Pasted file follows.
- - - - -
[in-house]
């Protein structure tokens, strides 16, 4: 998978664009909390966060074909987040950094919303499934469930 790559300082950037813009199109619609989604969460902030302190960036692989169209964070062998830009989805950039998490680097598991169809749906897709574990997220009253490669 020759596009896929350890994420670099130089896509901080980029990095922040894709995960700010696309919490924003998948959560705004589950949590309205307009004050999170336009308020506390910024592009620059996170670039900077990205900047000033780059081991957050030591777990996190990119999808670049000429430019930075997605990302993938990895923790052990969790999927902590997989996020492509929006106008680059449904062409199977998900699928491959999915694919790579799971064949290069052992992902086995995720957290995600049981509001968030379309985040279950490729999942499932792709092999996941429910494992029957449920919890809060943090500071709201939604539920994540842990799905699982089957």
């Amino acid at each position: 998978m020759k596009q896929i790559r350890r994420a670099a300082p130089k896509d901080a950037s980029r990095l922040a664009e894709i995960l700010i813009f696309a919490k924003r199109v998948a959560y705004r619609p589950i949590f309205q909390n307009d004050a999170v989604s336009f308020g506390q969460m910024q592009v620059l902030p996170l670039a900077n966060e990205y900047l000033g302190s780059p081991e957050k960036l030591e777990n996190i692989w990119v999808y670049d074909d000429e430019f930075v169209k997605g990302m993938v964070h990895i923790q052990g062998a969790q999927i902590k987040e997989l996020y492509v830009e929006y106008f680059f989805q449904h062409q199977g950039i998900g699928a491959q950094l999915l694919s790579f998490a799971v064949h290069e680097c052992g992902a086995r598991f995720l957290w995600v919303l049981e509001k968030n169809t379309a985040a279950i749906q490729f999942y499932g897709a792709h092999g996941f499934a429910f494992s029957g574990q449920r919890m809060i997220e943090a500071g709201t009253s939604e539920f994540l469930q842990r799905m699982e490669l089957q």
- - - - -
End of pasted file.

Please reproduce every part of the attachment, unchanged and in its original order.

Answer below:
[in-house]
């Protein structure tokens, strides 16, 4: 998978664009909390966060074909987040950094919303499934469930 790559300082950037813009199109619609989604969460902030302190960036692989169209964070062998830009989805950039998490680097598991169809749906897709574990997220009253490669 020759596009896929350890994420670099130089896509901080980029990095922040894709995960700010696309919490924003998948959560705004589950949590309205307009004050999170336009308020506390910024592009620059996170670039900077990205900047000033780059081991957050030591777990996190990119999808670049000429430019930075997605990302993938990895923790052990969790999927902590997989996020492509929006106008680059449904062409199977998900699928491959999915694919790579799971064949290069052992992902086995995720957290995600049981509001968030379309985040279950490729999942499932792709092999996941429910494992029957449920919890809060943090500071709201939604539920994540842990799905699982089957």
């Amino acid at each position: 998978m020759k596009q896929i790559r350890r994420a670099a300082p130089k896509d901080a950037s980029r990095l922040a664009e894709i995960l700010i813009f696309a919490k924003r199109v998948a959560y705004r619609p589950i949590f309205q909390n307009d004050a999170v989604s336009f308020g506390q969460m910024q592009v620059l902030p996170l670039a900077n966060e990205y900047l000033g302190s780059p081991e957050k960036l030591e777990n996190i692989w990119v999808y670049d074909d000429e430019f930075v169209k997605g990302m993938v964070h990895i923790q052990g062998a969790q999927i902590k987040e997989l996020y492509v830009e929006y106008f680059f989805q449904h062409q199977g950039i998900g699928a491959q950094l999915l694919s790579f998490a799971v064949h290069e680097c052992g992902a086995r598991f995720l957290w995600v919303l049981e509001k968030n169809t379309a985040a279950i749906q490729f999942y499932g897709a792709h092999g996941f499934a429910f494992s029957g574990q449920r919890m809060i997220e943090a500071g709201t009253s939604e539920f994540l469930q842990r799905m699982e490669l089957q």